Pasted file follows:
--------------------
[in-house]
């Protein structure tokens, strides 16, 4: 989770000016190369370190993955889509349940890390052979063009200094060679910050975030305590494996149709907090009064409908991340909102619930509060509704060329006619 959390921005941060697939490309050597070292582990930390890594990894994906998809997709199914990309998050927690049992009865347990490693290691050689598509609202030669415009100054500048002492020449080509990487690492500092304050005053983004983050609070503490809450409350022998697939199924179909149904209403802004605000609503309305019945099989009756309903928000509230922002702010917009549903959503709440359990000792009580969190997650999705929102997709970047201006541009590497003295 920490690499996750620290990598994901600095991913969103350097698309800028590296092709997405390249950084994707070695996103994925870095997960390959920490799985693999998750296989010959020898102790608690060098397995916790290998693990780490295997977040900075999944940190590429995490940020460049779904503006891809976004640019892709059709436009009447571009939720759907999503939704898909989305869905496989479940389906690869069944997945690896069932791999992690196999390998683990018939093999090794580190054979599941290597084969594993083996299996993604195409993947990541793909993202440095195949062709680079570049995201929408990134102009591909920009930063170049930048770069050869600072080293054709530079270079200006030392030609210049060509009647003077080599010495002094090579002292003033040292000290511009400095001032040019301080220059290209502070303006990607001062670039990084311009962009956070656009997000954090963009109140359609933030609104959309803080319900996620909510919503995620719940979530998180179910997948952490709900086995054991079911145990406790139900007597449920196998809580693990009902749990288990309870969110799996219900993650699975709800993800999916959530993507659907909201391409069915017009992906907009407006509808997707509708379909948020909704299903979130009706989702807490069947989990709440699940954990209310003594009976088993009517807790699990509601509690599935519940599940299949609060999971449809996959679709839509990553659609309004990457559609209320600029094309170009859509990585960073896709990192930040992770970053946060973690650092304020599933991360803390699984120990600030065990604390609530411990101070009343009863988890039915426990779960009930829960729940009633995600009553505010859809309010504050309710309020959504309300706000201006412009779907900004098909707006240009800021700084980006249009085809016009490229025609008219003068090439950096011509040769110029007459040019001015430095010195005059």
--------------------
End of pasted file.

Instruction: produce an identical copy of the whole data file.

[in-house]
């Protein structure tokens, strides 16, 4: 989770000016190369370190993955889509349940890390052979063009200094060679910050975030305590494996149709907090009064409908991340909102619930509060509704060329006619 959390921005941060697939490309050597070292582990930390890594990894994906998809997709199914990309998050927690049992009865347990490693290691050689598509609202030669415009100054500048002492020449080509990487690492500092304050005053983004983050609070503490809450409350022998697939199924179909149904209403802004605000609503309305019945099989009756309903928000509230922002702010917009549903959503709440359990000792009580969190997650999705929102997709970047201006541009590497003295 920490690499996750620290990598994901600095991913969103350097698309800028590296092709997405390249950084994707070695996103994925870095997960390959920490799985693999998750296989010959020898102790608690060098397995916790290998693990780490295997977040900075999944940190590429995490940020460049779904503006891809976004640019892709059709436009009447571009939720759907999503939704898909989305869905496989479940389906690869069944997945690896069932791999992690196999390998683990018939093999090794580190054979599941290597084969594993083996299996993604195409993947990541793909993202440095195949062709680079570049995201929408990134102009591909920009930063170049930048770069050869600072080293054709530079270079200006030392030609210049060509009647003077080599010495002094090579002292003033040292000290511009400095001032040019301080220059290209502070303006990607001062670039990084311009962009956070656009997000954090963009109140359609933030609104959309803080319900996620909510919503995620719940979530998180179910997948952490709900086995054991079911145990406790139900007597449920196998809580693990009902749990288990309870969110799996219900993650699975709800993800999916959530993507659907909201391409069915017009992906907009407006509808997707509708379909948020909704299903979130009706989702807490069947989990709440699940954990209310003594009976088993009517807790699990509601509690599935519940599940299949609060999971449809996959679709839509990553659609309004990457559609209320600029094309170009859509990585960073896709990192930040992770970053946060973690650092304020599933991360803390699984120990600030065990604390609530411990101070009343009863988890039915426990779960009930829960729940009633995600009553505010859809309010504050309710309020959504309300706000201006412009779907900004098909707006240009800021700084980006249009085809016009490229025609008219003068090439950096011509040769110029007459040019001015430095010195005059």